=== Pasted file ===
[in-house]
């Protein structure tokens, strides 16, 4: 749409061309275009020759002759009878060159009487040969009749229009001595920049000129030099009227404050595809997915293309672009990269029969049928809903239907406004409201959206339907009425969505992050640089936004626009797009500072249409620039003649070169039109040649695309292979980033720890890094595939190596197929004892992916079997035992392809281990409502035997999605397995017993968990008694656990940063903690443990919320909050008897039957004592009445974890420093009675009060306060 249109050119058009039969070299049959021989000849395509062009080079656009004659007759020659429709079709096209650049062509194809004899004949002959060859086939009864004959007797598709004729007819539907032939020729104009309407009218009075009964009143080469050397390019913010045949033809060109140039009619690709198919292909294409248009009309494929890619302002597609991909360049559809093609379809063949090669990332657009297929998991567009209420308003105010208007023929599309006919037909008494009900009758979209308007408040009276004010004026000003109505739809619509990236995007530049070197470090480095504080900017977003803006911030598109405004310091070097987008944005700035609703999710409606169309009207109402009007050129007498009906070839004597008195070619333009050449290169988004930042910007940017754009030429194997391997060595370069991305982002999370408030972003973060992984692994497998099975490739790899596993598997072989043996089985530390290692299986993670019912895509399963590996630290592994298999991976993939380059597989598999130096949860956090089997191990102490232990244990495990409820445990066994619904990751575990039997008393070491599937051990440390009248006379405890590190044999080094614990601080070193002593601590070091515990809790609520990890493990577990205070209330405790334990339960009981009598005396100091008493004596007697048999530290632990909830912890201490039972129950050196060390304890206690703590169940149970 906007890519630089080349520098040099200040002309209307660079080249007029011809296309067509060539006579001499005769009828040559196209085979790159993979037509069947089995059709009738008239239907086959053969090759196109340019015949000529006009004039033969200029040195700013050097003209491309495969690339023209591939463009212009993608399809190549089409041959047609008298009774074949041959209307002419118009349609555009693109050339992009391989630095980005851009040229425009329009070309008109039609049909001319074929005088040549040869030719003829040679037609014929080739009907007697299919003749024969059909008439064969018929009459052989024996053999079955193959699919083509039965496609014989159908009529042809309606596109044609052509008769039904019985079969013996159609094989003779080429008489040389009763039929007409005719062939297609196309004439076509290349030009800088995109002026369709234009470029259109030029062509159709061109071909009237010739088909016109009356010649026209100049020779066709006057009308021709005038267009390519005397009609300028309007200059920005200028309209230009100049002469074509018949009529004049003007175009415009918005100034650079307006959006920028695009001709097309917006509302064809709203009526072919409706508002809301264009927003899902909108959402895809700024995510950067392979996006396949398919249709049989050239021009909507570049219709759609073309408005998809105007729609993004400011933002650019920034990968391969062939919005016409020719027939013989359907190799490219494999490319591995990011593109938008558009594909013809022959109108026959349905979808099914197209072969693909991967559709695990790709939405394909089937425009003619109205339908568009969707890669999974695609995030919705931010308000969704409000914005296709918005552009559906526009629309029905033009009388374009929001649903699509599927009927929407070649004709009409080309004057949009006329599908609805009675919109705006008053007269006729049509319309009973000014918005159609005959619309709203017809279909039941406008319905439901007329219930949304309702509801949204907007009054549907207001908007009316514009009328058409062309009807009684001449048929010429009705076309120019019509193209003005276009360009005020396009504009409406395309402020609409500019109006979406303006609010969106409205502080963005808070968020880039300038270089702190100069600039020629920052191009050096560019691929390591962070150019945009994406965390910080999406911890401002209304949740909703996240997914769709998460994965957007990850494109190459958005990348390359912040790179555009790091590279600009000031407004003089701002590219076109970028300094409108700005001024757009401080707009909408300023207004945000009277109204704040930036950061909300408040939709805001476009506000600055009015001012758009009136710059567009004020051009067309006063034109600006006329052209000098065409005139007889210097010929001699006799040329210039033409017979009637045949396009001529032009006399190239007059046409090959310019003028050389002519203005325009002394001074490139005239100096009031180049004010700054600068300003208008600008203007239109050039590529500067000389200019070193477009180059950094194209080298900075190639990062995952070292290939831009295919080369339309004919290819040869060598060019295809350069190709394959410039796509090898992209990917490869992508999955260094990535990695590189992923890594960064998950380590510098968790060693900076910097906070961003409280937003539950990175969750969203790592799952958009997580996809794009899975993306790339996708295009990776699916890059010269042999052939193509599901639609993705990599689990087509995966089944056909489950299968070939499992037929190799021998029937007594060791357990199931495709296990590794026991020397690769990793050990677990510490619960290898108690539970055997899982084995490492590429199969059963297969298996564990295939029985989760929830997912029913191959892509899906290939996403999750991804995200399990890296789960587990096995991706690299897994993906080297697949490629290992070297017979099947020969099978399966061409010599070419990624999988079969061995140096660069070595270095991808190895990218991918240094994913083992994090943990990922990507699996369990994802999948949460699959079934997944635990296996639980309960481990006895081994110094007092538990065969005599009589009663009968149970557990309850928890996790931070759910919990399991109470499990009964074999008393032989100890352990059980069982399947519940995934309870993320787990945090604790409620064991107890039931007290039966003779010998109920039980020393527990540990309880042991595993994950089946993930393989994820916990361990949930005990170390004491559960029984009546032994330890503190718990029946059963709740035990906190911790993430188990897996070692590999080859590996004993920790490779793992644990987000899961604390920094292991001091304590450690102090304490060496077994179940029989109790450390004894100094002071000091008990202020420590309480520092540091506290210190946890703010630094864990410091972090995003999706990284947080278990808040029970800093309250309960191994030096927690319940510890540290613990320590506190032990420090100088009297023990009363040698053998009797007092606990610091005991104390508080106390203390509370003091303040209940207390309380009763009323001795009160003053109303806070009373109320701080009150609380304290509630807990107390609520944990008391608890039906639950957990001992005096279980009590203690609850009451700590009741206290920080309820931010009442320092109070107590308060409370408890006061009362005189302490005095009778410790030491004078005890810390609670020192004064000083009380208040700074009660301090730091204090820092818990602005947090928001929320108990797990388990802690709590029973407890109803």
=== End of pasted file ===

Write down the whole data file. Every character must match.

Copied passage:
[in-house]
């Protein structure tokens, strides 16, 4: 749409061309275009020759002759009878060159009487040969009749229009001595920049000129030099009227404050595809997915293309672009990269029969049928809903239907406004409201959206339907009425969505992050640089936004626009797009500072249409620039003649070169039109040649695309292979980033720890890094595939190596197929004892992916079997035992392809281990409502035997999605397995017993968990008694656990940063903690443990919320909050008897039957004592009445974890420093009675009060306060 249109050119058009039969070299049959021989000849395509062009080079656009004659007759020659429709079709096209650049062509194809004899004949002959060859086939009864004959007797598709004729007819539907032939020729104009309407009218009075009964009143080469050397390019913010045949033809060109140039009619690709198919292909294409248009009309494929890619302002597609991909360049559809093609379809063949090669990332657009297929998991567009209420308003105010208007023929599309006919037909008494009900009758979209308007408040009276004010004026000003109505739809619509990236995007530049070197470090480095504080900017977003803006911030598109405004310091070097987008944005700035609703999710409606169309009207109402009007050129007498009906070839004597008195070619333009050449290169988004930042910007940017754009030429194997391997060595370069991305982002999370408030972003973060992984692994497998099975490739790899596993598997072989043996089985530390290692299986993670019912895509399963590996630290592994298999991976993939380059597989598999130096949860956090089997191990102490232990244990495990409820445990066994619904990751575990039997008393070491599937051990440390009248006379405890590190044999080094614990601080070193002593601590070091515990809790609520990890493990577990205070209330405790334990339960009981009598005396100091008493004596007697048999530290632990909830912890201490039972129950050196060390304890206690703590169940149970 906007890519630089080349520098040099200040002309209307660079080249007029011809296309067509060539006579001499005769009828040559196209085979790159993979037509069947089995059709009738008239239907086959053969090759196109340019015949000529006009004039033969200029040195700013050097003209491309495969690339023209591939463009212009993608399809190549089409041959047609008298009774074949041959209307002419118009349609555009693109050339992009391989630095980005851009040229425009329009070309008109039609049909001319074929005088040549040869030719003829040679037609014929080739009907007697299919003749024969059909008439064969018929009459052989024996053999079955193959699919083509039965496609014989159908009529042809309606596109044609052509008769039904019985079969013996159609094989003779080429008489040389009763039929007409005719062939297609196309004439076509290349030009800088995109002026369709234009470029259109030029062509159709061109071909009237010739088909016109009356010649026209100049020779066709006057009308021709005038267009390519005397009609300028309007200059920005200028309209230009100049002469074509018949009529004049003007175009415009918005100034650079307006959006920028695009001709097309917006509302064809709203009526072919409706508002809301264009927003899902909108959402895809700024995510950067392979996006396949398919249709049989050239021009909507570049219709759609073309408005998809105007729609993004400011933002650019920034990968391969062939919005016409020719027939013989359907190799490219494999490319591995990011593109938008558009594909013809022959109108026959349905979808099914197209072969693909991967559709695990790709939405394909089937425009003619109205339908568009969707890669999974695609995030919705931010308000969704409000914005296709918005552009559906526009629309029905033009009388374009929001649903699509599927009927929407070649004709009409080309004057949009006329599908609805009675919109705006008053007269006729049509319309009973000014918005159609005959619309709203017809279909039941406008319905439901007329219930949304309702509801949204907007009054549907207001908007009316514009009328058409062309009807009684001449048929010429009705076309120019019509193209003005276009360009005020396009504009409406395309402020609409500019109006979406303006609010969106409205502080963005808070968020880039300038270089702190100069600039020629920052191009050096560019691929390591962070150019945009994406965390910080999406911890401002209304949740909703996240997914769709998460994965957007990850494109190459958005990348390359912040790179555009790091590279600009000031407004003089701002590219076109970028300094409108700005001024757009401080707009909408300023207004945000009277109204704040930036950061909300408040939709805001476009506000600055009015001012758009009136710059567009004020051009067309006063034109600006006329052209000098065409005139007889210097010929001699006799040329210039033409017979009637045949396009001529032009006399190239007059046409090959310019003028050389002519203005325009002394001074490139005239100096009031180049004010700054600068300003208008600008203007239109050039590529500067000389200019070193477009180059950094194209080298900075190639990062995952070292290939831009295919080369339309004919290819040869060598060019295809350069190709394959410039796509090898992209990917490869992508999955260094990535990695590189992923890594960064998950380590510098968790060693900076910097906070961003409280937003539950990175969750969203790592799952958009997580996809794009899975993306790339996708295009990776699916890059010269042999052939193509599901639609993705990599689990087509995966089944056909489950299968070939499992037929190799021998029937007594060791357990199931495709296990590794026991020397690769990793050990677990510490619960290898108690539970055997899982084995490492590429199969059963297969298996564990295939029985989760929830997912029913191959892509899906290939996403999750991804995200399990890296789960587990096995991706690299897994993906080297697949490629290992070297017979099947020969099978399966061409010599070419990624999988079969061995140096660069070595270095991808190895990218991918240094994913083992994090943990990922990507699996369990994802999948949460699959079934997944635990296996639980309960481990006895081994110094007092538990065969005599009589009663009968149970557990309850928890996790931070759910919990399991109470499990009964074999008393032989100890352990059980069982399947519940995934309870993320787990945090604790409620064991107890039931007290039966003779010998109920039980020393527990540990309880042991595993994950089946993930393989994820916990361990949930005990170390004491559960029984009546032994330890503190718990029946059963709740035990906190911790993430188990897996070692590999080859590996004993920790490779793992644990987000899961604390920094292991001091304590450690102090304490060496077994179940029989109790450390004894100094002071000091008990202020420590309480520092540091506290210190946890703010630094864990410091972090995003999706990284947080278990808040029970800093309250309960191994030096927690319940510890540290613990320590506190032990420090100088009297023990009363040698053998009797007092606990610091005991104390508080106390203390509370003091303040209940207390309380009763009323001795009160003053109303806070009373109320701080009150609380304290509630807990107390609520944990008391608890039906639950957990001992005096279980009590203690609850009451700590009741206290920080309820931010009442320092109070107590308060409370408890006061009362005189302490005095009778410790030491004078005890810390609670020192004064000083009380208040700074009660301090730091204090820092818990602005947090928001929320108990797990388990802690709590029973407890109803």